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Sexual violence is a widespread problem, both in South Africa and beyond. Young women in particular are affected by sexual violence and one of the places they are most vulnerable is at school. In South Africa, many learners are sexually harassed and abused by their teachers or other learners. Though the severity of the problem is well known, its actual prevalence is difficult to determine as many cases go unreported. What is clear is that this harassment and abuse have a devastating impact on the health and education of the (mainly female) learners who experience it. While South Africa has introduced progressive laws and policies to combat this problem, sexual violence in schools continues to pose a serious threat to the right to education.

In 2013, CALS set out to investigate the gaps in the system that allow educators to get away with sexually abusing the learners in their care. Partnering with Cornell Law School’s Avon Centre for Women and Justice, we conducted field research in Gauteng schools in September 2013. Mindful of the sensitive nature of the research, we decided not to approach learners and instead we interviewed teachers, principals and community members to investigate their experiences with reporting cases of sexual violence in school. 

The results of our research in this area are captured in a report entitled 'Sexual violence by educators in South African schools: Gaps in accountability'. The report suggests that there are a number of these gaps and makes recommendations for all stakeholders from various government departments to the South African Council of Educators, trade unions, police and the judiciary. CALS plans to take the research forward by offering workshops to the schools and communities that participated in the study.

Our work in this area has also produced a handbook entitled 'Managing Sexual Abuse in Schools' in partnership with two other NGOs, Lawyers against Abuse (LvA) and SECTION27. The handbook is designed as an accessible guide for children, their families and community members on what to do if someone been abused, especially while at school.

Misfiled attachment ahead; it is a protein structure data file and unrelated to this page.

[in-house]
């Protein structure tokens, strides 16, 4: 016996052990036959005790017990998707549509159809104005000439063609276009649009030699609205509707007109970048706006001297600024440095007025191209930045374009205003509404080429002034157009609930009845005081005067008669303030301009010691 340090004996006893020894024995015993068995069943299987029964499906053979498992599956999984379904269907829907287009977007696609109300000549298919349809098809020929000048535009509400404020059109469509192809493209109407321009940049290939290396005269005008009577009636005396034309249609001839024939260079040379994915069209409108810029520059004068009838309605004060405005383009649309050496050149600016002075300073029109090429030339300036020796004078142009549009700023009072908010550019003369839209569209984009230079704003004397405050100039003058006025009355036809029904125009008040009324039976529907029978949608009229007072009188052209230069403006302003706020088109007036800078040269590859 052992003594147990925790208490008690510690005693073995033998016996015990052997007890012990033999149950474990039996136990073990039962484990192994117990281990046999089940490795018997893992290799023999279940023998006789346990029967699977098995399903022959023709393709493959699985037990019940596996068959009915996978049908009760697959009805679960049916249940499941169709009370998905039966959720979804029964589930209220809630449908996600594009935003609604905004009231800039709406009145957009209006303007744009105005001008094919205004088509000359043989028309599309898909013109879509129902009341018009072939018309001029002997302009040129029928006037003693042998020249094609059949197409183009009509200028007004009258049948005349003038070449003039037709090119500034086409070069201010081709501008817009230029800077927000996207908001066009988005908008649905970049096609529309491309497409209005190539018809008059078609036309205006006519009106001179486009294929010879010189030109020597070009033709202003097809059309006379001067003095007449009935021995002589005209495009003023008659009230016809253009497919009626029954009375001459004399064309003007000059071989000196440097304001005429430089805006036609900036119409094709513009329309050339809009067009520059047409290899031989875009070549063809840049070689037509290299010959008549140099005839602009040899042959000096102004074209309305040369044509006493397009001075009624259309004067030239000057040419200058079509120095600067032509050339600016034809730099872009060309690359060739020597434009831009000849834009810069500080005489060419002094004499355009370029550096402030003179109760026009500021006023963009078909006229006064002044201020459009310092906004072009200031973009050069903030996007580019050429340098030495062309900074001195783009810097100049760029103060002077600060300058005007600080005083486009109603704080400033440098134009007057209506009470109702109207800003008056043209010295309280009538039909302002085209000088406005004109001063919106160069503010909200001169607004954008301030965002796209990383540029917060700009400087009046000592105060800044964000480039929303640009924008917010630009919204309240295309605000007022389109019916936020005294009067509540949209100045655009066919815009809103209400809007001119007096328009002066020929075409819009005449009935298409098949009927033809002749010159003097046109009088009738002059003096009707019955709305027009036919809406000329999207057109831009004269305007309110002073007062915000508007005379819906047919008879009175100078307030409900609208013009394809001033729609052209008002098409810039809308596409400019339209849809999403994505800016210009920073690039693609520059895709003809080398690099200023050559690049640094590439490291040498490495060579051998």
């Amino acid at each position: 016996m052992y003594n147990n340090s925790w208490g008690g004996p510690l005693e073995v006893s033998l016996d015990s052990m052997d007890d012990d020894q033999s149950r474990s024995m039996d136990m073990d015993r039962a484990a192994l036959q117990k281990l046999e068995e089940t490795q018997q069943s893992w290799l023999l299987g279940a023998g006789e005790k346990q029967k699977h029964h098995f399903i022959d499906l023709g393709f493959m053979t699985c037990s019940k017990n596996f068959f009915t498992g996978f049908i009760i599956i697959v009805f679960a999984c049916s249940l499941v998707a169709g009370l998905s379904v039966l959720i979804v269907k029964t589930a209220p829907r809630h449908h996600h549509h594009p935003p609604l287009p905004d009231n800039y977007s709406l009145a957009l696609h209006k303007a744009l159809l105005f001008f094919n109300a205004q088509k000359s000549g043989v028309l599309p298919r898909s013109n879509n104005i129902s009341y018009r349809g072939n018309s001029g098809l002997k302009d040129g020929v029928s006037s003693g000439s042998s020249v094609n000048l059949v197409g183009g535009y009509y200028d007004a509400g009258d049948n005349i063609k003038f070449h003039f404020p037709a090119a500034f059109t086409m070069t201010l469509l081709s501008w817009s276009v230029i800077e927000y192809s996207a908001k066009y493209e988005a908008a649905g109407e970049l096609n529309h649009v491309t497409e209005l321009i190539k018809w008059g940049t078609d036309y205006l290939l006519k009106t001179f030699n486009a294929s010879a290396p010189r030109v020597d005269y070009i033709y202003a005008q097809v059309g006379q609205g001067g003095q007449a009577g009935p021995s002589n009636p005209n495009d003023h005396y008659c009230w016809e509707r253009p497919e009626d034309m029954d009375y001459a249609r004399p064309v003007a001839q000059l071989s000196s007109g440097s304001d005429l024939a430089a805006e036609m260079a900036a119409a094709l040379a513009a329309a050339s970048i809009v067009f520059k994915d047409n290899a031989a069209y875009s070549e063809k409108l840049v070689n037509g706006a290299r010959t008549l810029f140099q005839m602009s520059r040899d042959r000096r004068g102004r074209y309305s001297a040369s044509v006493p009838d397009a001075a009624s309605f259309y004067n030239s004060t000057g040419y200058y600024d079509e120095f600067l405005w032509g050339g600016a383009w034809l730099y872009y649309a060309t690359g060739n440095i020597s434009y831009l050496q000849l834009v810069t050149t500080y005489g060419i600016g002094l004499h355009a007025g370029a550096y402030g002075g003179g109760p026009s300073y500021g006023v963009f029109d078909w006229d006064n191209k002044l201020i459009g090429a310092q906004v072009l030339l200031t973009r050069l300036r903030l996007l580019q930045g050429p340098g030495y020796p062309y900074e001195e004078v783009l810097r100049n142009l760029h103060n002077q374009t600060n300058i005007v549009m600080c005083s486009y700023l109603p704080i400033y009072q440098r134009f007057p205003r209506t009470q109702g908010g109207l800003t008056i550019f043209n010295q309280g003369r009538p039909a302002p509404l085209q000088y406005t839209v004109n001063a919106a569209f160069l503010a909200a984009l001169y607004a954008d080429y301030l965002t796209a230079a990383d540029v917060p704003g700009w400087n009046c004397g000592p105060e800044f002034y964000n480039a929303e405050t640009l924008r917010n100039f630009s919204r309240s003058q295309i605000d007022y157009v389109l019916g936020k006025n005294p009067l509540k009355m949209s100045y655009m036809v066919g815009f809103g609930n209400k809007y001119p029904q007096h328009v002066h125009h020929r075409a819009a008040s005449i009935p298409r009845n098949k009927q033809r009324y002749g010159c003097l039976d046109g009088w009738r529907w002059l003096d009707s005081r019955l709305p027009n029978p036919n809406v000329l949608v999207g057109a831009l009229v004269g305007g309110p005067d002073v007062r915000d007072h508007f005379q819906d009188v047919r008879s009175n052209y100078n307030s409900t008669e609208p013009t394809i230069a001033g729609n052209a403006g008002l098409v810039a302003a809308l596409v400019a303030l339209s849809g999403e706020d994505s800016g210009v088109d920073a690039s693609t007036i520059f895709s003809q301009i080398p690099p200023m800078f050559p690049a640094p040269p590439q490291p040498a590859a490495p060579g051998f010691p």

CALS is continuing our advocacy work in this area by hosting workshops with male and female learners at schools in Gauteng, Limpopo and the Eastern Cape. We have also begun litigating on behalf of learners who are failed by their schools. This falls in line with the principles guiding our community engagement, where we do not simply go into a community to collect data, but also provide capacitating workshops on the subject we research. 

Case study: Hyde Park

CALS is currently assisting a former learner of Hyde Park High School to pursue a damages claim against her teachers, her principal, her school's governing body and the Department of Education for failing in their duties to care for and protect her. 

In 2015, when she was just 15 years old, she was being harassed by a fellow learner at Hyde Park High. On his 18th birthday, he insisted that she meet with him and threatened her. She told her teacher, but received little help or support. Eventually, she agreed to meet with him - and he sexually violated her. Afterwards, she told her teachers and principal and was forced to recount the story several times. None of them reported the matter to the police, a child protection organisation or the Department of Social Development - as they are obligated to do. 

Once her parents had been informed, she and her mother were able to lay a charge at the police station. Over three years later the perpetrator was convicted of attempted rape and sentenced to eight years in prison with four suspended. When the complainant first approached us, we undertook a watching brief in her criminal case and are now assisting her to try to hold her teachers and principal accountable for failing to report her violation. 

We liaised with the Department of Education and they conducted an internal disciplinary process investigating the actions of her principal. The process found him guilty of misconduct and he lost one month's salary. Since then, we have assisted her to bring a claim against him and the other people involved in the system that failed in their duties to protect and assist her. The summons has been served on all parties and pleadings have closed in the matter.